{
"goal" : 477688606,
"node" : "v_newdb2_node0003",
"progress" : 146732903,
"stage" : "Read DataCollector",
"text" : "Inventory files (bytes)",
"timestamp" : "2016-03-16 17:28:32.016"
			}

Note that the recovery status about a node in the system tables TABLE_RECOVERY_STATUS, TABLE_RECOVERIES, and PROJECTION_RECOVERIES is not available when the state of that node is DOWN or INITIALIZING.

  1. When the node state is RECOVERING, track the progress of the node using system tables:

    To view the summarized status, run the following query:

    => SELECT * FROM TABLE_RECOVERY_STATUS;

    To view tables and projections recovery details, run the following queries:

    => SELECT * FROM TABLE_RECOVERIES;
    => SELECT * FROM PROJECTION_RECOVERIES;

    For example, if the recovery-by-container method is used, you are expected to see the following content in the recovery system tables during the historical recovery phase. The details about the recovery phase and recovery methods are shown in the system tables TABLE_RECOVERIES and PROJECTION_RECOVERIES, respectively.

    => SELECT * FROM TABLE_RECOVERIES;
    node_name | table_oid | table_name | status | phase | thread_id | start_time | 
    end_time | recover_priority | recover_error | is_historical
    -----------+-------------------+------------+------------+------------+-------
    node02 | 45035996273819958 | public.t1 | recovering | historical | 7f3abf7fe700 
    | 2018-04-22 21:41:25.134359-04 | | -9223372036854775807 | | f

    (1 row)

    => SELECT * FROM PROJECTION_RECOVERIES;
    node_name | projection_id | projection_name | transaction_id | statement_id |
    method | status | progress | detail | start_time | end_time | runtime_priority
    -----------+-------------------+-----------------+-------------------+---------
    node02 | 45035996273820032 | public.t1_b0 | 49539595901075518 | 1 | recovery-by-container 
    | finished | | | 2018-04-22 21:41:25.146027-04 | 2018-04-22 21:41:25.166691-04 |
    node02 | 45035996273820042 | public.t1_b1 | 49539595901075517 | 1 | recovery-by-container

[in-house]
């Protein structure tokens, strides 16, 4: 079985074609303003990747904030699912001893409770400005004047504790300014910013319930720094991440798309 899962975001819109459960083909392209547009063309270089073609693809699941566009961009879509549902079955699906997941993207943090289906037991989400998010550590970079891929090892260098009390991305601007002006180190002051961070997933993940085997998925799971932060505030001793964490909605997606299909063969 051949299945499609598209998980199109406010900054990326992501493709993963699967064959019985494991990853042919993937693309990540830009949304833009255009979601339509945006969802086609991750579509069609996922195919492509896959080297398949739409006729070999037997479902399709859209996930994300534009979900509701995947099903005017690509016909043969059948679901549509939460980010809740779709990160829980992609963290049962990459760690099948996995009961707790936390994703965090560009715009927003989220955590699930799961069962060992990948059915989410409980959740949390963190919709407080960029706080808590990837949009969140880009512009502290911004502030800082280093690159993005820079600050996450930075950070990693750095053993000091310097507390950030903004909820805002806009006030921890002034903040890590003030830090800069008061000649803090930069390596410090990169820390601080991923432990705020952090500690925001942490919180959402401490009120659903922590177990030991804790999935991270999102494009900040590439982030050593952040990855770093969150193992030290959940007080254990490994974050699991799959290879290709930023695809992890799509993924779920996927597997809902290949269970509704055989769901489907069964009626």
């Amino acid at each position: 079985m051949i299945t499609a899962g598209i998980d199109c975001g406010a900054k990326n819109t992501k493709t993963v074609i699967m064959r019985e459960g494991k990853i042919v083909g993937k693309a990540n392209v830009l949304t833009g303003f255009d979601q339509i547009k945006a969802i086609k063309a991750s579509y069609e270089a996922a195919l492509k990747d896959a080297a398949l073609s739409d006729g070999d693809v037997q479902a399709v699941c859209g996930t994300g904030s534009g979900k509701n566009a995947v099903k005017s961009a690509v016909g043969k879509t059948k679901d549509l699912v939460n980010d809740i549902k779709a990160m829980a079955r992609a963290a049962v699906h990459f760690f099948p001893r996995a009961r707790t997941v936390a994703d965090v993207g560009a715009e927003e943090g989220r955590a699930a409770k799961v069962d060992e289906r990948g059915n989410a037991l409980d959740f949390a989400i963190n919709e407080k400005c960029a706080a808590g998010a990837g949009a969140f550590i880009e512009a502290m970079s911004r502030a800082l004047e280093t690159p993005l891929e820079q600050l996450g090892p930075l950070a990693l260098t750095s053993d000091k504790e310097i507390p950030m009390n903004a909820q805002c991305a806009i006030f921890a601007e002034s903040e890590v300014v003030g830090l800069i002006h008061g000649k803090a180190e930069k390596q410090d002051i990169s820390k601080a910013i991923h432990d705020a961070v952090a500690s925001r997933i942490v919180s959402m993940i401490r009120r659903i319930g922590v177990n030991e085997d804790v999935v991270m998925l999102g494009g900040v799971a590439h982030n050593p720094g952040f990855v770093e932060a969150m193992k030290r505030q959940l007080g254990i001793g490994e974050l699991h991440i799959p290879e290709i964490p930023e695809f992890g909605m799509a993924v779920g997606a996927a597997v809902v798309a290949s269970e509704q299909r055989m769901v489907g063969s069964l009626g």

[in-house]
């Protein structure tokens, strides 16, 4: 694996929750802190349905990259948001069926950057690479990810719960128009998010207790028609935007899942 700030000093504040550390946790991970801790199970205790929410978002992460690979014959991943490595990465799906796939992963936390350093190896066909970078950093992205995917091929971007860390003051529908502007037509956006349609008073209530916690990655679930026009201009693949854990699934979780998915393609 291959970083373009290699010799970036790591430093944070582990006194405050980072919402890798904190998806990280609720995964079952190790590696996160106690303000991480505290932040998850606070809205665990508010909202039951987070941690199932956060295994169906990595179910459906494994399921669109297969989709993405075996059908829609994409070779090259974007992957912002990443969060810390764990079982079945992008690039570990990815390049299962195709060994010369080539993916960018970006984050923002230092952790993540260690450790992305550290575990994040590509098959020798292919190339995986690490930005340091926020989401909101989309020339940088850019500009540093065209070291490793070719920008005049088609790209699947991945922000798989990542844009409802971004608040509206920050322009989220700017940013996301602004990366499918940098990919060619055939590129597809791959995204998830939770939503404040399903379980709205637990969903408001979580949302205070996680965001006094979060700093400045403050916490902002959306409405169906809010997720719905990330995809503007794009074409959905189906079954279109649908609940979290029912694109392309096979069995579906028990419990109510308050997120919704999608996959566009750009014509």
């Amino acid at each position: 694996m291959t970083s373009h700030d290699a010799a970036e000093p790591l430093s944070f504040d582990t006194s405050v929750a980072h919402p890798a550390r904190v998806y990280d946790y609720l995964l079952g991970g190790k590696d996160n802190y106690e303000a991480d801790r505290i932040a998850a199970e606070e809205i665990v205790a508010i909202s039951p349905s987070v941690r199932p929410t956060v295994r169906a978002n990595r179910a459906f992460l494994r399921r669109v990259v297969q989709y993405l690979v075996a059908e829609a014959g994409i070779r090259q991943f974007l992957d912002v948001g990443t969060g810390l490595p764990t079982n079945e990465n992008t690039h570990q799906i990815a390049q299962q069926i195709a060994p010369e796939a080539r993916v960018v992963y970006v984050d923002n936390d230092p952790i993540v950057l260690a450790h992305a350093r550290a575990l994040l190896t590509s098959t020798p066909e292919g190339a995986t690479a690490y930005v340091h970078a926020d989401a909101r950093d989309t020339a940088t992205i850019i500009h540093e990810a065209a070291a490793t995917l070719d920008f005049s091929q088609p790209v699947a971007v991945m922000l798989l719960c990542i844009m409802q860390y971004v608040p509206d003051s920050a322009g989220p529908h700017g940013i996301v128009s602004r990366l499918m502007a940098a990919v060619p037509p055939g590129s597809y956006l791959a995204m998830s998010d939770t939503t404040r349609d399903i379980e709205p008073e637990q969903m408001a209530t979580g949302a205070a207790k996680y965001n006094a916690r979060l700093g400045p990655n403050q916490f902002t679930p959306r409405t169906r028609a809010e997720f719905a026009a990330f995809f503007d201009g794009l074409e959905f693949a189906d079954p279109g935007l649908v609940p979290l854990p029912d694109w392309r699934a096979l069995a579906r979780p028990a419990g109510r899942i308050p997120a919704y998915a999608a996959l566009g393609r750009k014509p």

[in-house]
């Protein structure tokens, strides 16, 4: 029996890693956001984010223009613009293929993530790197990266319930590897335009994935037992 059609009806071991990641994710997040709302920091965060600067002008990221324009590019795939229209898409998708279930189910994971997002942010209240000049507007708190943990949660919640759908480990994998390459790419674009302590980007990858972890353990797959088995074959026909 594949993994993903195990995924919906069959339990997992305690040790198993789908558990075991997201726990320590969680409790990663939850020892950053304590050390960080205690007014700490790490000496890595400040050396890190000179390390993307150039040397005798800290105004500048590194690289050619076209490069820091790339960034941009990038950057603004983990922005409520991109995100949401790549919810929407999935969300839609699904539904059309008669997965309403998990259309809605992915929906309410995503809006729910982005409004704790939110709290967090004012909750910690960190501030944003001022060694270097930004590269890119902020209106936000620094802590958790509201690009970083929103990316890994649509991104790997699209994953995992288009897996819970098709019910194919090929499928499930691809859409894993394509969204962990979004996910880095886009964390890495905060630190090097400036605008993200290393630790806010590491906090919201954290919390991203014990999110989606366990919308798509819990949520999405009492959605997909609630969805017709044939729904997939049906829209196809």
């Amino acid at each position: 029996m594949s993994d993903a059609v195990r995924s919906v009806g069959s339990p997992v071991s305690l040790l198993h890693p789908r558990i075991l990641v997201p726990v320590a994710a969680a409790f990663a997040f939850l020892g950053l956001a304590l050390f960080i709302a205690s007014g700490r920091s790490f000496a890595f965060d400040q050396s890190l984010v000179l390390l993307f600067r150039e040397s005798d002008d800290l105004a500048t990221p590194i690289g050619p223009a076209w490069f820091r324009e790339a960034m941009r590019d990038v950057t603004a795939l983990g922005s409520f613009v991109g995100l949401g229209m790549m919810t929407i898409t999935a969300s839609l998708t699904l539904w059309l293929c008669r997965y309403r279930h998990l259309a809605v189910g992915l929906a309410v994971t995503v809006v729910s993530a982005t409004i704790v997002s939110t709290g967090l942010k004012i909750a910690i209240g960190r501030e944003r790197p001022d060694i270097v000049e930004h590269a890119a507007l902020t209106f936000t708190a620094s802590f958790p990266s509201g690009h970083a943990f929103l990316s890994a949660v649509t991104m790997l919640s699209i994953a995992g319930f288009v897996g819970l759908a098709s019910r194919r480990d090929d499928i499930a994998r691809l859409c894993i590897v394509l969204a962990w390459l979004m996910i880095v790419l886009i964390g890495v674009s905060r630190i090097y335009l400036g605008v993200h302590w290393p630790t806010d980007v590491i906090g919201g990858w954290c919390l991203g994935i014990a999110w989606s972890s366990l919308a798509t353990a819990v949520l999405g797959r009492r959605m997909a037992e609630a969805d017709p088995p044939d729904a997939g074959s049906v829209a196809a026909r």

| running | | CopyStorage:0/0 | 2018-04-22 21:41:25.145689-04 | |
    (2 rows)

    If the recovery adopts the incremental method, the system table PROJECTION_RECOVERIES will show the following content:

    =>SELECT * FROM PROJECTION_RECOVERIES;
    node_name | projection_id | projection_name | transaction_id | statement_id | 
    method | status | progress | detail | start_time | end_time | runtime_priority
    -----------+-------------------+-----------------+-------------------+--------
    node02 | 45035996273824238 | public.t1_b1 | 49539595901075634 | 1 | incremental 
    | running | 0 | Scan:0% Sort:0% Write:0% | 2018-04-22 21:42:07.151166-04 | |
    node02 | 45035996273824228 | public.t1_b0 | 49539595901075633 | 1 | incremental 
    | running | 0 | Scan:0% Sort:0% Write:0% | 2018-04-22 21:42:07.151473-04 | |
    (2 rows)

    When the incremental-replay-delete is applied, the system table PROJECTION_RECOVERIES can provide the following details:

    =>SELECT * FROM PROJECTION_RECOVERIES;
    node_name | projection_id | projection_name | transaction_id | statement_id | 
    method | status | progress | detail | start_time | end_time | runtime_priority
    -----------+-------------------+-----------------+-------------------+--------
    node02 | 45035996273824238 | public.t1_b1 | 49539595901075634 | 1 | incremental-replay-delete 
    | finished | | | 2018-04-22 21:42:07.151166-04 | 2018-04-22 21:42:11.976041-04 |
    node02 | 45035996273824228 | public.t1_b0 | 49539595901075633 | 1 | incremental-replay-delete 
    | running | 46 | Delete:0/4 | 2018-04-22 21:42:07.151473-04 | |
    (2 rows)

    When node recovery enters the dirty transaction recovery phase, the system table TABLE_RECOVERIES will capture the changes in the phase column:

    =>=> SELECT * FROM TABLE_RECOVERIES;
    node_name | table_oid | table_name | status | phase | thread_id | start_time | 
    end_time | recover_priority | recover_error | is_historical
    -----------+-------------------+------------+------------+------------------+-
    node02 | 45035996273825192 | public.t1 | recovering | historical dirty | 7f159f7fe700 
    | 2018-04-25 15:46:13.096937-04 | | -9223372036854775807 | | f
    node02 | 45035996273825196 | public.t2 | recovered | | 7f16037fe700 | | 2018-04-25 
    15:46:13.09384-04 | -9223372036854775807 | |
    (2 rows)

    When node recovery enters the replay delete stage, you are expected to see the phase column become the current replay delete in the TABLE_RECOVERIES system table:

    =>SELECT * FROM TABLE_RECOVERIES;
    node_name | table_oid | table_name | status | phase | thread_id | start_time | 
    end_time | recover_priority | recover_error | is_historical
    -----------+-------------------+------------+------------+------------------+-
    node02 | 45035996273826218 | public.t1 | recovering | current replay delete | 
    7f60faffd700 | 2018-04-25 15:46:38.130421-04 | | -9223372036854775807 | | f
    (1 row)
    
    => SELECT * FROM PROJECTION_RECOVERIES;
    node_name | projection_id | projection_name | transaction_id | statement_id | 
    method | status | progress | detail | start_time | end_time | runtime_priority
    -----------+-------------------+-----------------+-------------------+--------
    node02 | 45035996273826230 | public.t1_b1 | 0 | | | queued | | | | |
    node02 | 45035996273826230 | public.t1_b1 | 49539595901075718 | 1 | incremental 
    | finished | | | 2018-04-25 15:46:38.142405-04 | 2018-04-25 15:46:38.168844-04 |
    node02 | 45035996273826220 | public.t1_b0 | 49539595901075719 | 1 | incremental 
    | finished | | | 2018-04-25 15:46:38.142025-04 | 2018-04-25 15:46:38.168814-04 |